Going to the Mattresses

It is reported that when Neville Chamberlain met Adolf Hitler, the Fuhrer asked him, “Did you fight in the great war?”  Chamberlain replied, “No, but I served my country.”  Hitler remarked, “I fought for mine.”  Regardless the contest, one who is willing to fight will always defeat one who shrinks from combat.  I do not imply that each engagement is the same or that there is virtue in being cantankerous, but one must employ the appropriate arms and will needed to win in any battle.  It was only when the free world engaged the Austrian devil that he was defeated.  In life, we will all have to learn to fight.  At times, we will join the fray with heavy hearts because we must though there be no glory in victory or welcoming parade at the end.

Some things are worth defending and better sooner than later.  We cannot sit at ease as small flames are kindled and say there was no warning when the blaze is beyond control.  You can’t stop the train.  Watchfulness must couple with wisdom if we are to know how to intervene and when to initiate.  I have, personally, been on both sides of the issue in responding too hastily or late in time and both to ruin.  Our society has lost its way as there is no clear star for guidance or universal consensus on what is right and good.  An older man once said, “When I was young, most people I knew were either Christians or God-fearing, but, today, we must learn to live in a post-Christian culture.”  That man is now dead, his instruction being forty years ago.

We will not be able to negotiate with the enemy of our souls.  It is true that a great many things are not worth full-scale warfare, and each of us has fought on issues that really didn’t matter very much.  In every life are many long defeats and fruitless victories.  A bitter end awaits the one who fought a ruinous battle over small concerns.  Make no mistake, however, that there are issues which will undermine our lives and spiritual welfare if we are not vigilant.  Satan is the master of sleight-of-hand and misdirection, and he will confuse us to our ruin.  We will be tempted to give in on point after point until there is no firm ground on which to stand.  Carelessness is ever the enemy of the soldier, and we should not sleep when on guard duty.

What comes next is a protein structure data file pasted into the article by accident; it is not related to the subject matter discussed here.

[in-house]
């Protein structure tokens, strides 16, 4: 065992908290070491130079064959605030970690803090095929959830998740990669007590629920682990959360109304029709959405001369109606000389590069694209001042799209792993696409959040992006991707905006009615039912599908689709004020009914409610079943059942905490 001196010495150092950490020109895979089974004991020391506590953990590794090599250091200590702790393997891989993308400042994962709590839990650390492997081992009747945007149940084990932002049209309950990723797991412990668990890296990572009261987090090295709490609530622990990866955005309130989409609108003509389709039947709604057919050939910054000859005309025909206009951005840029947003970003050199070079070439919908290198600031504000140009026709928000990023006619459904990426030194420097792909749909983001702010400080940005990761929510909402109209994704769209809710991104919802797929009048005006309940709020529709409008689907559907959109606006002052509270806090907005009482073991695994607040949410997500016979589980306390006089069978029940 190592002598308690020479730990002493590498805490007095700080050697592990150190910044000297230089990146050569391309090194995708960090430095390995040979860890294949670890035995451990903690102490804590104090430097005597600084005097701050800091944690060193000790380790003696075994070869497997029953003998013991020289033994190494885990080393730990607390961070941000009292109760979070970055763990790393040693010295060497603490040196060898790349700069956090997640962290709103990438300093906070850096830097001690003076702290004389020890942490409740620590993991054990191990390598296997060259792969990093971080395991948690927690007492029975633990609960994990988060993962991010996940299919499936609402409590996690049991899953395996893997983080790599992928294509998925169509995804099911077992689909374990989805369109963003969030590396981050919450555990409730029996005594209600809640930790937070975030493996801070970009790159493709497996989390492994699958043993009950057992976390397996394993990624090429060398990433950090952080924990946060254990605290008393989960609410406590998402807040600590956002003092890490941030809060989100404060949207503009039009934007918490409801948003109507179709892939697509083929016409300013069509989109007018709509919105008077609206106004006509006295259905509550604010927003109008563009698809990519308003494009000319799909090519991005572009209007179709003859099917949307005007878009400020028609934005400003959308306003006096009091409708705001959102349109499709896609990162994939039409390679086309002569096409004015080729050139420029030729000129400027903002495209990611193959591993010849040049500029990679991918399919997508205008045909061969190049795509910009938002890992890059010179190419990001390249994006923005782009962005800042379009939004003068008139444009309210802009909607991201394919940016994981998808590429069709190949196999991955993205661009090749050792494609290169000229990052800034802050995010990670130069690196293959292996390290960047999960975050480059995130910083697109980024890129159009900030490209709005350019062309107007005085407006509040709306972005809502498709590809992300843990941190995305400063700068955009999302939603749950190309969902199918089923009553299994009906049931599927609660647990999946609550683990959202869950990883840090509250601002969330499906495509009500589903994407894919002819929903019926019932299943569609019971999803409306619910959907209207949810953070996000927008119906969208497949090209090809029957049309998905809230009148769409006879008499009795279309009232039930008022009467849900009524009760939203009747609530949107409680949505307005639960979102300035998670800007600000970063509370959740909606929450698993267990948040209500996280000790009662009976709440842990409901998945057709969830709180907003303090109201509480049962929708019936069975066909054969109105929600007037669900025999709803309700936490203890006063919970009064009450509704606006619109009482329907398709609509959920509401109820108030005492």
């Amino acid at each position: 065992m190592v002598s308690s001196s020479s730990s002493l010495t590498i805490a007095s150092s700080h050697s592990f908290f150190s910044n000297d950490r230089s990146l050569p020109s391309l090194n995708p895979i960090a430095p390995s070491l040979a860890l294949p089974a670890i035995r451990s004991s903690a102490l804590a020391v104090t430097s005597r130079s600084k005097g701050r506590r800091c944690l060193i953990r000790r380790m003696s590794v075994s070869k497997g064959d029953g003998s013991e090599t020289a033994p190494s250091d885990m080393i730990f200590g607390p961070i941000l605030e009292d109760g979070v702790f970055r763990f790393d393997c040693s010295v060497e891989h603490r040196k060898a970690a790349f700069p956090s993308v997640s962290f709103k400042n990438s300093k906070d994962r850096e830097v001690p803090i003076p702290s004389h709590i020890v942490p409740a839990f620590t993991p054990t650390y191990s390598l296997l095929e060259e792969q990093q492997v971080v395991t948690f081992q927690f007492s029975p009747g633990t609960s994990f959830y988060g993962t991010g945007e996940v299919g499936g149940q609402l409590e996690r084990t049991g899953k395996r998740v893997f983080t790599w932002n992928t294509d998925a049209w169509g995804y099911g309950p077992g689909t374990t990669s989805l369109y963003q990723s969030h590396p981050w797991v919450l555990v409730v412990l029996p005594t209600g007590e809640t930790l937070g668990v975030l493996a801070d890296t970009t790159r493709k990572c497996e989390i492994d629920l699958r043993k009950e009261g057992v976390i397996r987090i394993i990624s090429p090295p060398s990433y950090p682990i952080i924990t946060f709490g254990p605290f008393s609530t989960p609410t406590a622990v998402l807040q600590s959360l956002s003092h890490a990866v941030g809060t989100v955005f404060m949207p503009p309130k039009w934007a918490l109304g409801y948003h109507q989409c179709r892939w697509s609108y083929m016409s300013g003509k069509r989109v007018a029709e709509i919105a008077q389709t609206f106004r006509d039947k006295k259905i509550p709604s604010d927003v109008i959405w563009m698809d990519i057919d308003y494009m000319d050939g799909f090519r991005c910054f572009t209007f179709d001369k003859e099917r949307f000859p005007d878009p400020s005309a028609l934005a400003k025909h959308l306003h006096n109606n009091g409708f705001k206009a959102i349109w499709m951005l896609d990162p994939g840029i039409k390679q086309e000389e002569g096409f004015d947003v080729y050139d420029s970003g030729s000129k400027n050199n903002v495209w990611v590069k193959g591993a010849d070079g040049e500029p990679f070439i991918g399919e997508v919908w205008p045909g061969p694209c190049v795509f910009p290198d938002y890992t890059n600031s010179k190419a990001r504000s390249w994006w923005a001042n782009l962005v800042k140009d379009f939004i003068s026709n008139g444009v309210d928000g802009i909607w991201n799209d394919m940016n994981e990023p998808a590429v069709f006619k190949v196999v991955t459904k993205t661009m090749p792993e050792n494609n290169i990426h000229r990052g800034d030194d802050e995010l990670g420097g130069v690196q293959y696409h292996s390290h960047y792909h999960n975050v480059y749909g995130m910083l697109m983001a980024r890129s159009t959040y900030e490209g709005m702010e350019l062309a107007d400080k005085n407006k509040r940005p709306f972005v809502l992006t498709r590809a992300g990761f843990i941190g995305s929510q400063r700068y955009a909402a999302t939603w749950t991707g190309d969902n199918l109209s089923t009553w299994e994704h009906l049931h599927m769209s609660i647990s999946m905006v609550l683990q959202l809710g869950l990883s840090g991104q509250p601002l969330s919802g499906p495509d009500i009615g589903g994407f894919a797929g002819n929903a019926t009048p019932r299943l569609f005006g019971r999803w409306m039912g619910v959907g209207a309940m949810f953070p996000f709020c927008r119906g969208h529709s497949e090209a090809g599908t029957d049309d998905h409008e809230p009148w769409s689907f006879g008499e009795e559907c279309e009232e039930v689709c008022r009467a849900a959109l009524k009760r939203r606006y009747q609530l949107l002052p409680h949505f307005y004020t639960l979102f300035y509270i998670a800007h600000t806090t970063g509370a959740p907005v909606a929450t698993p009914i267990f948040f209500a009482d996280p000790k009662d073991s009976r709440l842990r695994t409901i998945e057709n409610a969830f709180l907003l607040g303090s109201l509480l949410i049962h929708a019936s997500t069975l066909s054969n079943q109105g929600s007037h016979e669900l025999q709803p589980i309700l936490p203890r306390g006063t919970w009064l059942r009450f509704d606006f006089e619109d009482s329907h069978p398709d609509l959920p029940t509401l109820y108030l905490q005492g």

It can seem that the complicated matters of life are beyond understanding, and we may despair of finding the right road through the mists.  Cold and comfortless we may be when in the fog of doubt.  For direction we can go to God’s Word which is voluminous in length, but in which the basic matters of godliness are crystal clear.  The central truths of the Bible are repeated over and over again and throughout the Tome.  If we walk the King’s Highway, it will be easier for us to avoid pitfalls than if we scamper through the dale and into the slough of despond.  Which is written is accompanied by the Comforter given.  The indwelling Spirit of God is capable of guiding the sincere believer into all truth Jesus taught while on this earth.

The Christian is pictured as a solder for a reason.  No one who walks in the way of the cross ever does so without conflict.  The armor of God is more than sufficient to protect the believer in battle, but the gear will not win the day.  The will can be harder than tempered steel, and inanimate objects are not brave.  The victor’s crown is won by heart and nerve and sinew committed to a cause.  We will not be able to say we have served our Commander if we’ve not fought at His direction in His cause.  Our families and friends depend on us as does the work of God on earth.  Everyone going to battle counts the cost temporally and eternally.  When the Son of God goes forth to war a kingly crown to gain, who follows in His train?

Sterl            

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